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How sodium hyaluronate can help relieve dry eyes?

Dry eyes is a common disorder experienced by 5 to 50% of the world population. In Canada, every one out of five people is affected by dry eyes, which translates into more than 6 million Canadian adults. [1] The symptoms of dry eyes, are far from desired – stressful and lowering the quality of life. [2]

For dry eye relief, one of the very first steps is using lubricating eye drops that moisturize the eyes to make up for the lack of tear, followed by lid hygiene and warm compresses of various types. [3] But there are many types of lubricants used in eye drops. Even if the ingredients may appear the same, the quality and efficacy of the eye drops may differ. Let’s take a closer look at which lubricant would benefit your patients the most.

What are some common lubricants in eye drops?

Eye drops contain lubricants that enhance the viscosity of the solutions and thereby provide long-lasting relief. Traditionally, carboxymethyl cellulose (CMC), hydroxypropyl methylcellulose (HPMC), and glycerine, which were of natural source or synthetic, were commonly used as lubricants to increase tear film thickness, retain water, and protect the eye surface. [3]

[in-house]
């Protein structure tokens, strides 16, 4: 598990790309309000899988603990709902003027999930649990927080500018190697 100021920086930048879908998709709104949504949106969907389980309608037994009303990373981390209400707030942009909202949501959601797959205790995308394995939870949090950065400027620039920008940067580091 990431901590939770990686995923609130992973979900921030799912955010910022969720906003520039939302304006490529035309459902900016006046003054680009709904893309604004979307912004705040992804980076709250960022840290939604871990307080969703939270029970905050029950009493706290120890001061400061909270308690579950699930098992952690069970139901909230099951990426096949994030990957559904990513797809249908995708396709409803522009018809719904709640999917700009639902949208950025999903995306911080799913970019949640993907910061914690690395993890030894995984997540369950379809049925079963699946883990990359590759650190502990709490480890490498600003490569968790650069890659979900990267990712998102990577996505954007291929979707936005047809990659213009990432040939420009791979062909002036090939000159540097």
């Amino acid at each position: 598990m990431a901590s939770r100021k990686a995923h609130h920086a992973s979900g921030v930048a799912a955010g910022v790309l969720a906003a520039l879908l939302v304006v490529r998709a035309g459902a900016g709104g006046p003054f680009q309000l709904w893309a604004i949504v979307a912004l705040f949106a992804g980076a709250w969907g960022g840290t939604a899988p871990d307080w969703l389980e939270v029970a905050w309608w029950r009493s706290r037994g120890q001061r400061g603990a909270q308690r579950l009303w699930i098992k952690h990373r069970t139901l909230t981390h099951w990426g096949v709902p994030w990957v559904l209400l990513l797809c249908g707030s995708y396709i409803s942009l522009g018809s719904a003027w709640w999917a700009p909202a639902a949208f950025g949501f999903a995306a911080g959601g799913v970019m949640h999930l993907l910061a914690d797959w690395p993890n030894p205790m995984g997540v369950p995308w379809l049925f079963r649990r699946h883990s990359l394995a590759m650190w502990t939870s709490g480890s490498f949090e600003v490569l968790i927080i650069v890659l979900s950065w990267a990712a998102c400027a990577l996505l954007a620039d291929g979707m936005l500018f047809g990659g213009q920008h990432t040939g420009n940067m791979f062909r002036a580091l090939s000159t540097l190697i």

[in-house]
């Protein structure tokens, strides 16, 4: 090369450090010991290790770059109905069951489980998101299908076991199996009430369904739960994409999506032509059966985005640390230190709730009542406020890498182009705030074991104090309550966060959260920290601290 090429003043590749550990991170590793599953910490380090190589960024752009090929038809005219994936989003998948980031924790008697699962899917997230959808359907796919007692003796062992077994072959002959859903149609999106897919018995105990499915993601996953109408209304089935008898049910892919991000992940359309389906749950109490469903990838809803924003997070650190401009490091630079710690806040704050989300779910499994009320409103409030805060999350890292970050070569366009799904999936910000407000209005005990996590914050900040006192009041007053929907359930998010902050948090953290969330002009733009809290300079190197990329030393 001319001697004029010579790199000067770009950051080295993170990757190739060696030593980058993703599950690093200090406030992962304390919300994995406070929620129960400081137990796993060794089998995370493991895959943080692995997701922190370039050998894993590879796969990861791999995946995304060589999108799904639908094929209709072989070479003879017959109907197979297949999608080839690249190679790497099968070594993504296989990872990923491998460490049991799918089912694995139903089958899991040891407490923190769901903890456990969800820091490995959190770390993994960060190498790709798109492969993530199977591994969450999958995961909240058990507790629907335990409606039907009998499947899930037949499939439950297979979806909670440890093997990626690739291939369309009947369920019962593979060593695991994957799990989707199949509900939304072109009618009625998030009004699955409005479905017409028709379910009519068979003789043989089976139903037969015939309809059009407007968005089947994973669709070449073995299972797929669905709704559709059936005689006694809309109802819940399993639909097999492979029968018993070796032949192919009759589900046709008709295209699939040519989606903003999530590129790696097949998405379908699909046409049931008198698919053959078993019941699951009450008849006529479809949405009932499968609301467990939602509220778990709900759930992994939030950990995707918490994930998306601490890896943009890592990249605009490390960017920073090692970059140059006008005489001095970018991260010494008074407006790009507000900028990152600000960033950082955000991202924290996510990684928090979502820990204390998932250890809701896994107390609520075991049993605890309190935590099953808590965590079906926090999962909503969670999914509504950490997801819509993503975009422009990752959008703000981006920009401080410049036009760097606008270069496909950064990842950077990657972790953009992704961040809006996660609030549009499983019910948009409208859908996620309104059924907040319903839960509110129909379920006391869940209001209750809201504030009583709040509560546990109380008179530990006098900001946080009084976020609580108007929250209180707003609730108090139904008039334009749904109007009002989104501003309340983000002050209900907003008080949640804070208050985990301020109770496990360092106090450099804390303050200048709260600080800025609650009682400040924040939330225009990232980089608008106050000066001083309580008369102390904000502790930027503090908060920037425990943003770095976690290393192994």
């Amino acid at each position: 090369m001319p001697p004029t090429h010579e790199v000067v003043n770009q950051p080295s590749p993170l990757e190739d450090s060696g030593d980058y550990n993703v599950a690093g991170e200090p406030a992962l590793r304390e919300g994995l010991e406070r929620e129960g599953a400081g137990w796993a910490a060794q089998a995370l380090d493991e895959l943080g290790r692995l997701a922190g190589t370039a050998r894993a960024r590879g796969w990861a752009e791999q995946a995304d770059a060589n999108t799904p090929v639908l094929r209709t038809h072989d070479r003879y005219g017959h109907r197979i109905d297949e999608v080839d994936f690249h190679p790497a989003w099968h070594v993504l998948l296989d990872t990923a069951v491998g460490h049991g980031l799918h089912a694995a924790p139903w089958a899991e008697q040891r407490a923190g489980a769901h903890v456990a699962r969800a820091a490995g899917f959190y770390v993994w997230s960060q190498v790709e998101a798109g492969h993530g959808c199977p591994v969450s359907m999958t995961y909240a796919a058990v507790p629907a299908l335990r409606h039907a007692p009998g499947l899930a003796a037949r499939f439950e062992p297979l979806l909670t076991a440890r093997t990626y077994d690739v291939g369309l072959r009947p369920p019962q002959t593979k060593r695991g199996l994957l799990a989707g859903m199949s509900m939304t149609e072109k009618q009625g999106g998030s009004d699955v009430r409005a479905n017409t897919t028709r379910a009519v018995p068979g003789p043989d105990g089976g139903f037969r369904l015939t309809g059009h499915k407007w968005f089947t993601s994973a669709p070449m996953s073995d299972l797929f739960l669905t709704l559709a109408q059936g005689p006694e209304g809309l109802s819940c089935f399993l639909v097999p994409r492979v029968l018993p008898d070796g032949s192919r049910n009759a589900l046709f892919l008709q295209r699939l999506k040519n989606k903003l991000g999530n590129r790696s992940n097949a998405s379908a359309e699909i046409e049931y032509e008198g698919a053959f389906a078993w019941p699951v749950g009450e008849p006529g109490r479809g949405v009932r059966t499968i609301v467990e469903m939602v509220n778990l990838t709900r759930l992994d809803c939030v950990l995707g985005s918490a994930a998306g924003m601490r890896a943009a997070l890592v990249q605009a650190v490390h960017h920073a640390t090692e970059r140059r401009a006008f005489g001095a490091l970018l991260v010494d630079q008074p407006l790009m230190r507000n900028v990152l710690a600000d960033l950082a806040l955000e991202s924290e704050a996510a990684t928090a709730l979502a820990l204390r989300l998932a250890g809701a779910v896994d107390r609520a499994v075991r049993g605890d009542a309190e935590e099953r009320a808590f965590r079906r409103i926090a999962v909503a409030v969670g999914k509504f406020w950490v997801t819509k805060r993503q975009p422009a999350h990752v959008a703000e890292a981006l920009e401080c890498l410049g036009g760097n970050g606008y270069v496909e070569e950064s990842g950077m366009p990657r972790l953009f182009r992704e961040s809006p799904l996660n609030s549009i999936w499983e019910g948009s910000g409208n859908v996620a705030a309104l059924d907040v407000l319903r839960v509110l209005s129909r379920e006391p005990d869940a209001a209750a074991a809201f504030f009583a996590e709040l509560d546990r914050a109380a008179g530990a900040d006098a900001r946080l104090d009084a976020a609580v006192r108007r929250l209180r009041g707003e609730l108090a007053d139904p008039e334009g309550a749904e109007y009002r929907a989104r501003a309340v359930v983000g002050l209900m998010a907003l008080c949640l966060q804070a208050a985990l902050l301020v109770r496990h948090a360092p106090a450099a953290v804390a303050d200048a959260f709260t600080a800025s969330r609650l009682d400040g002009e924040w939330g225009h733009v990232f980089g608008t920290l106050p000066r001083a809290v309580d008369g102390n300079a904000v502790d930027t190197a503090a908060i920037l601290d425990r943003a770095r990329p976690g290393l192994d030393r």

But, conventional lubricating eye drops often contain preservatives that actually further irritate the eyes and worsen dry eye symptoms. After attempts to discover even better lubricants, most modern lubricants now use sodium hyaluronate as its active lubricant.

Sodium hyaluronate, also known as hyaluron and hyaluronic acid, is made of many small sugar molecules and is naturally found in connective tissues and eyes of the human body. [4,5] Sodium hyaluronate has several key effects as a lubricant:

  • Retention of water for hydration [6]

  • High viscosity for long-lasting lubrication [7]

  • High elasticity to resist shear stress during eyelid movement [7]

Unique Properties of High-Quality Sodium Hyaluronate

Hyaluronic acid gel. Textured background with oxygen bubbles on blue background.

Did you know that not all sodium hyaluronate are equal? Interestingly, the properties of sodium hyaluronate are driven by the length of its molecular chain. The longer the chain, the higher the molecular weight and thus resulting in a higher quality. High-quality sodium hyaluronate has high viscosity and suppresses inflammation, unlike low-quality sodium hyaluronate that has opposite properties of low viscosity and promoting inflammation. [8] The high viscosity, determined by high concentration and quality of sodium hyaluronate, provides long-lasting lubricating effects. The anti-inflammatory property of high-quality sodium hyaluronate is also particularly important for dry eye relief, as inflammation is one of many events that lead to dry eyes.

High-quality sodium hyaluronate offers additional, unique benefits that low-quality sodium hyaluronate does not offer:

  • Regeneration of corneal nerves [9,10]

  • Inhibition of new vessel formation [11]

  • Reduction of cell death [12,13]

Knowing the differences that high-quality sodium hyaluronate makes, you may want to find lubricating eye drops with the highest quality sodium hyaluronate. Here is where you can find them.